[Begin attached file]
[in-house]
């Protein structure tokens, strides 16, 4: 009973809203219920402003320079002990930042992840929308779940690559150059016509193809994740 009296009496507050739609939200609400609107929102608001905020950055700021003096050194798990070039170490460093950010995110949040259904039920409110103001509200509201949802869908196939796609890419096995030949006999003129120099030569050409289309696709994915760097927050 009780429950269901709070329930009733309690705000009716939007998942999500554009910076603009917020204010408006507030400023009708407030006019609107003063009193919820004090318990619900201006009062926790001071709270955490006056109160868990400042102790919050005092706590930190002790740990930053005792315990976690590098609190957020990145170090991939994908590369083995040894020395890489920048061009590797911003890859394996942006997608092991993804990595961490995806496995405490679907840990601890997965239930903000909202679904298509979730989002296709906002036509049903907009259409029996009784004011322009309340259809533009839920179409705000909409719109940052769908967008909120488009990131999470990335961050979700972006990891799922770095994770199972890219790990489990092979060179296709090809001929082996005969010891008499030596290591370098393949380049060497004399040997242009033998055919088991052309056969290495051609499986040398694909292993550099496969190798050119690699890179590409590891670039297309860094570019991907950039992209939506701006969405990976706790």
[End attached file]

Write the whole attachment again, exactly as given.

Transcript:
[in-house]
């Protein structure tokens, strides 16, 4: 009973809203219920402003320079002990930042992840929308779940690559150059016509193809994740 009296009496507050739609939200609400609107929102608001905020950055700021003096050194798990070039170490460093950010995110949040259904039920409110103001509200509201949802869908196939796609890419096995030949006999003129120099030569050409289309696709994915760097927050 009780429950269901709070329930009733309690705000009716939007998942999500554009910076603009917020204010408006507030400023009708407030006019609107003063009193919820004090318990619900201006009062926790001071709270955490006056109160868990400042102790919050005092706590930190002790740990930053005792315990976690590098609190957020990145170090991939994908590369083995040894020395890489920048061009590797911003890859394996942006997608092991993804990595961490995806496995405490679907840990601890997965239930903000909202679904298509979730989002296709906002036509049903907009259409029996009784004011322009309340259809533009839920179409705000909409719109940052769908967008909120488009990131999470990335961050979700972006990891799922770095994770199972890219790990489990092979060179296709090809001929082996005969010891008499030596290591370098393949380049060497004399040997242009033998055919088991052309056969290495051609499986040398694909292993550099496969190798050119690699890179590409590891670039297309860094570019991907950039992209939506701006969405990976706790």